Mobility, Stability, Strength exercises, what do I do first? What’s most important? There is so much information out there so we’ll start from the beginning. Let’s think back. The very first day when you came out of the womb, if you were anything like me, you were doing pushups before you came out, right? Ha! Just kidding. As a baby, I could have taken my leg and put it over my head six ways to Sunday without even blinking an eye.
After about a year of life, you gained stability. It first showed up with the ability to stabilize your head on top of your shoulders, then you began to crawl. Your mobility and stability were then starting to work in tandem. The last thing you found was strength.
You finally were able to stand at about one year old. And when you walked, it was wobbly because you had not mastered it yet.
Back then, if your mobility and stability failed you, gravity put you on the ground. Then you had to regain the mobility and stability all over again, and then use your strength to stand back up until they all worked together in unison again.
We lose sight of what’s important
As we grow into adulthood, we tend to lose sight of how difficult and crucial this process is. As adults if you are just getting into working out, you will most likely go into a gym and just start lifting as opposed to taking care of your mobility and stability issues first. This could be what’s causing most of your pains in the first place.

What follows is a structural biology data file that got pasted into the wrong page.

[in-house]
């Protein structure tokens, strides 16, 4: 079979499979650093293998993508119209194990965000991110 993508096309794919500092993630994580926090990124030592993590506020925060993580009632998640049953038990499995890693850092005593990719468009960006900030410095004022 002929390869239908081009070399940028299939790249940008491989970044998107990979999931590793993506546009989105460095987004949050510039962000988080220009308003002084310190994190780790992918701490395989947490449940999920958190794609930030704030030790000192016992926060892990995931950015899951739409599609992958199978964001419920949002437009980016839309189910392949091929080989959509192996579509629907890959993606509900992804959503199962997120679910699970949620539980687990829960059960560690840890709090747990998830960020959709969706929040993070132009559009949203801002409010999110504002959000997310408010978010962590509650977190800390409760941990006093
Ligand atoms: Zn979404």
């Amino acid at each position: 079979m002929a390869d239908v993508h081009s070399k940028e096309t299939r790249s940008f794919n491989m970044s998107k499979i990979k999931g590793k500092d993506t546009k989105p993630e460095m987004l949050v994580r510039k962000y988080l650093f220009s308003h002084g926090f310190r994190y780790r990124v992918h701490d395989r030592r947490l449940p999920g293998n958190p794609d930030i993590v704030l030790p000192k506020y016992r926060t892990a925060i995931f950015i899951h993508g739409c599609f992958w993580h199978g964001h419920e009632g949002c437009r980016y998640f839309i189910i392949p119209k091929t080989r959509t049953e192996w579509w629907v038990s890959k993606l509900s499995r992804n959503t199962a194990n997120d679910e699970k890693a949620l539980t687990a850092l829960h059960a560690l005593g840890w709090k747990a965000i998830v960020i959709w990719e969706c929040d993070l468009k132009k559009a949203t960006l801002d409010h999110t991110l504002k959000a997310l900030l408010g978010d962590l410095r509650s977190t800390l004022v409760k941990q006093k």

Some of us who have been working out for years tend to be happy with adding more workout volume, days, or weights to your workouts. But then you wonder why you keep getting hurt or are not recovering as well. We don’t spend near enough time doing mobility and flexibility work to better allow our body to deal with its demands and recovery needs.
You have your workout plan. You should also have mobility and flexibility exercise days built into your plan. I would argue that if you take 15 minutes out of each workout and replace it with mobility and flexibility exercises, your actual workout would improve. Find a trainer who can properly assess your hang-ups by doing an FMS (functional movement systems) assessment, preferably at Fast Twitch Training. Then you will have your issues identified, and you can build a plan around it.
Mobility, stability and then strength, in that order. That’s what Mother Nature intended!